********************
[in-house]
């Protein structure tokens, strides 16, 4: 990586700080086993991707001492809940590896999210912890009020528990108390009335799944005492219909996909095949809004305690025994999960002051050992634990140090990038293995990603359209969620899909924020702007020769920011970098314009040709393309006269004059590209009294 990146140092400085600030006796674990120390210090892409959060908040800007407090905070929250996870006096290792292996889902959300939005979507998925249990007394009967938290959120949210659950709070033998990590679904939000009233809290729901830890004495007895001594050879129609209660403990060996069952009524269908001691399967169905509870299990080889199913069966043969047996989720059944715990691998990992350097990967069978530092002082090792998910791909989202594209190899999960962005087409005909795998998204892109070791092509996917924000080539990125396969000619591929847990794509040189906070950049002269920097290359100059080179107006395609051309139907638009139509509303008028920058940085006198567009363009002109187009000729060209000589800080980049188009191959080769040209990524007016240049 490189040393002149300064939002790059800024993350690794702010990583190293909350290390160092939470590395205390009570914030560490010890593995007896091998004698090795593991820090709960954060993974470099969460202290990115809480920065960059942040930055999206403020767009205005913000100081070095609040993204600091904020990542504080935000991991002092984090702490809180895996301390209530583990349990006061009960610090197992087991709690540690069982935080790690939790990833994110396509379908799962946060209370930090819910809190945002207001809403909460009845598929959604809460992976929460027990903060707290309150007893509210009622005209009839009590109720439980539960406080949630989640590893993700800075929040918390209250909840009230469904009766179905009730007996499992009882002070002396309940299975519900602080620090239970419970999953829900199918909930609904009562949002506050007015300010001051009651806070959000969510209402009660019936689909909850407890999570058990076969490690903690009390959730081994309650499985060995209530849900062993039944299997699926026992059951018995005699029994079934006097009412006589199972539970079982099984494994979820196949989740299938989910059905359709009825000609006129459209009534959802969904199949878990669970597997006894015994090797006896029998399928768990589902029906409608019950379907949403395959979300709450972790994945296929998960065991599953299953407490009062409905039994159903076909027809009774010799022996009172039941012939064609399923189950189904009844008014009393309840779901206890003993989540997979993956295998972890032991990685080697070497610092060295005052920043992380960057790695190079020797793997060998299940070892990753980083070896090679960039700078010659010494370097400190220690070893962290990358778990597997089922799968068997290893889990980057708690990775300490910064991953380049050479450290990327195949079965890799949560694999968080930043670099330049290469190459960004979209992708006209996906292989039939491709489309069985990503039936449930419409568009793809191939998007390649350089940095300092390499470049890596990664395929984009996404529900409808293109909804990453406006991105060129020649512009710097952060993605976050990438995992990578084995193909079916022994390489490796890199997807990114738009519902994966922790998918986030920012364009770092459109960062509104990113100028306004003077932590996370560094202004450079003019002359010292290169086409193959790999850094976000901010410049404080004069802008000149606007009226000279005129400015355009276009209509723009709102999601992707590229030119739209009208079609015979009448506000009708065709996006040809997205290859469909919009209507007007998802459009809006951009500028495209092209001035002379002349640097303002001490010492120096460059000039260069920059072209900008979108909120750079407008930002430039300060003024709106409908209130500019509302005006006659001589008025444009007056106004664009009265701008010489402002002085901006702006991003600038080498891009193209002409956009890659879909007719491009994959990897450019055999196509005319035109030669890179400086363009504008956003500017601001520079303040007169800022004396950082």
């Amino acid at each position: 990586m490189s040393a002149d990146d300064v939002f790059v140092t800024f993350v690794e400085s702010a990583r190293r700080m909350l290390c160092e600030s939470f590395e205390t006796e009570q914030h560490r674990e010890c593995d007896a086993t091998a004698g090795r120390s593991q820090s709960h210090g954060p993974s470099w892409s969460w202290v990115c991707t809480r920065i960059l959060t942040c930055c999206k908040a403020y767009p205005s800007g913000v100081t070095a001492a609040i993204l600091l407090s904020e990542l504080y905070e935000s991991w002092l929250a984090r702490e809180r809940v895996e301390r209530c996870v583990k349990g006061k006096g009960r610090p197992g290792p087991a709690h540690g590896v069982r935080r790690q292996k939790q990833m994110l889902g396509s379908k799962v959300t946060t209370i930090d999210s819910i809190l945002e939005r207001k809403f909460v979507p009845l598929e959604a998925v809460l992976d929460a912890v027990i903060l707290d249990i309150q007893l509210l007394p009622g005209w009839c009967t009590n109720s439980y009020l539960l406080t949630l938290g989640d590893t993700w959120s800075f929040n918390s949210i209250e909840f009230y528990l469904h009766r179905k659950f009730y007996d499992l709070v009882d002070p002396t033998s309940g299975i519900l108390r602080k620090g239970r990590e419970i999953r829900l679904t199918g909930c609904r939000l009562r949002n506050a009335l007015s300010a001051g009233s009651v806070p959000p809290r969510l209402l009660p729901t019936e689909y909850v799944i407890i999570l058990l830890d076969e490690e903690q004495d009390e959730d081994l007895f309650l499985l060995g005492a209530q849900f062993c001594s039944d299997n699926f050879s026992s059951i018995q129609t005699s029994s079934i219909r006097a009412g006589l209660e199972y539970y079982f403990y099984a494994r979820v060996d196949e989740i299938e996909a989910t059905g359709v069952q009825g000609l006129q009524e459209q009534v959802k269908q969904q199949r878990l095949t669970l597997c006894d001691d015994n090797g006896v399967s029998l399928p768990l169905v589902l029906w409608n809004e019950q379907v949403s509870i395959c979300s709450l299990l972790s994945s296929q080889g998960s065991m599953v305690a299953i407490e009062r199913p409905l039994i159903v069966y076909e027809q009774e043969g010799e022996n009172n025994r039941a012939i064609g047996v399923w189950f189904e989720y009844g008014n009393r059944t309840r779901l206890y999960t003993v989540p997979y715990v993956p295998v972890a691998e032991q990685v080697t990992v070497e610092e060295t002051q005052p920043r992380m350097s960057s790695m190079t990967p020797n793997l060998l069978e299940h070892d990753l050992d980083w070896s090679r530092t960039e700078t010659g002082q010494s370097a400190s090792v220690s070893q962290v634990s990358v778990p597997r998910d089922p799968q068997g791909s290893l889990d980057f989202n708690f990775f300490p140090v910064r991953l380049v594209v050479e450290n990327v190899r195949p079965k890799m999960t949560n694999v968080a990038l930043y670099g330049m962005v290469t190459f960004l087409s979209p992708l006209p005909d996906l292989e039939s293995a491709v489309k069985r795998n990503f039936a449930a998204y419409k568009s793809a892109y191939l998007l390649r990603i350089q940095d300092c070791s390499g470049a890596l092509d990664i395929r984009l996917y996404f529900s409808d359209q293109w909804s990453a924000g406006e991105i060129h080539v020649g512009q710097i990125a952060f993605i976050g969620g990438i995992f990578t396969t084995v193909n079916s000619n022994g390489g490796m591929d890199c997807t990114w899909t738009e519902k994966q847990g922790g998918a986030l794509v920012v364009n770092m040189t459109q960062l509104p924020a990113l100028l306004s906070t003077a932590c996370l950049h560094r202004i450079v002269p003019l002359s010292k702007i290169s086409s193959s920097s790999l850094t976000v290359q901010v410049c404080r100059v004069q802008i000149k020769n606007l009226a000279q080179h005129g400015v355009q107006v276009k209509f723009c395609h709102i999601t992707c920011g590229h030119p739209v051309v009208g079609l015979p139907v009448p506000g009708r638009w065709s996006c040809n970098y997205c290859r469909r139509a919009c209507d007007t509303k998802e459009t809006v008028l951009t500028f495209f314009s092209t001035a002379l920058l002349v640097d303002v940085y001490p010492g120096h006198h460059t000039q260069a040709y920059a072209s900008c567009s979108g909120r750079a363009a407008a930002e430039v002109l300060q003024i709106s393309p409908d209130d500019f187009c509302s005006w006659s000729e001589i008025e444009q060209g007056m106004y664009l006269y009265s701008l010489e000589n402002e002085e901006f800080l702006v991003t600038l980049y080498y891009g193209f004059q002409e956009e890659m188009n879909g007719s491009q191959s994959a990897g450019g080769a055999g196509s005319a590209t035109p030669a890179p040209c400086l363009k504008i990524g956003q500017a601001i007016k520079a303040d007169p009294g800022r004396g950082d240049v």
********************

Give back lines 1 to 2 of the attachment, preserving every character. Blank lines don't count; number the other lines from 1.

[in-house]
């Protein structure tokens, strides 16, 4: 990586700080086993991707001492809940590896999210912890009020528990108390009335799944005492219909996909095949809004305690025994999960002051050992634990140090990038293995990603359209969620899909924020702007020769920011970098314009040709393309006269004059590209009294 990146140092400085600030006796674990120390210090892409959060908040800007407090905070929250996870006096290792292996889902959300939005979507998925249990007394009967938290959120949210659950709070033998990590679904939000009233809290729901830890004495007895001594050879129609209660403990060996069952009524269908001691399967169905509870299990080889199913069966043969047996989720059944715990691998990992350097990967069978530092002082090792998910791909989202594209190899999960962005087409005909795998998204892109070791092509996917924000080539990125396969000619591929847990794509040189906070950049002269920097290359100059080179107006395609051309139907638009139509509303008028920058940085006198567009363009002109187009000729060209000589800080980049188009191959080769040209990524007016240049 490189040393002149300064939002790059800024993350690794702010990583190293909350290390160092939470590395205390009570914030560490010890593995007896091998004698090795593991820090709960954060993974470099969460202290990115809480920065960059942040930055999206403020767009205005913000100081070095609040993204600091904020990542504080935000991991002092984090702490809180895996301390209530583990349990006061009960610090197992087991709690540690069982935080790690939790990833994110396509379908799962946060209370930090819910809190945002207001809403909460009845598929959604809460992976929460027990903060707290309150007893509210009622005209009839009590109720439980539960406080949630989640590893993700800075929040918390209250909840009230469904009766179905009730007996499992009882002070002396309940299975519900602080620090239970419970999953829900199918909930609904009562949002506050007015300010001051009651806070959000969510209402009660019936689909909850407890999570058990076969490690903690009390959730081994309650499985060995209530849900062993039944299997699926026992059951018995005699029994079934006097009412006589199972539970079982099984494994979820196949989740299938989910059905359709009825000609006129459209009534959802969904199949878990669970597997006894015994090797006896029998399928768990589902029906409608019950379907949403395959979300709450972790994945296929998960065991599953299953407490009062409905039994159903076909027809009774010799022996009172039941012939064609399923189950189904009844008014009393309840779901206890003993989540997979993956295998972890032991990685080697070497610092060295005052920043992380960057790695190079020797793997060998299940070892990753980083070896090679960039700078010659010494370097400190220690070893962290990358778990597997089922799968068997290893889990980057708690990775300490910064991953380049050479450290990327195949079965890799949560694999968080930043670099330049290469190459960004979209992708006209996906292989039939491709489309069985990503039936449930419409568009793809191939998007390649350089940095300092390499470049890596990664395929984009996404529900409808293109909804990453406006991105060129020649512009710097952060993605976050990438995992990578084995193909079916022994390489490796890199997807990114738009519902994966922790998918986030920012364009770092459109960062509104990113100028306004003077932590996370560094202004450079003019002359010292290169086409193959790999850094976000901010410049404080004069802008000149606007009226000279005129400015355009276009209509723009709102999601992707590229030119739209009208079609015979009448506000009708065709996006040809997205290859469909919009209507007007998802459009809006951009500028495209092209001035002379002349640097303002001490010492120096460059000039260069920059072209900008979108909120750079407008930002430039300060003024709106409908209130500019509302005006006659001589008025444009007056106004664009009265701008010489402002002085901006702006991003600038080498891009193209002409956009890659879909007719491009994959990897450019055999196509005319035109030669890179400086363009504008956003500017601001520079303040007169800022004396950082």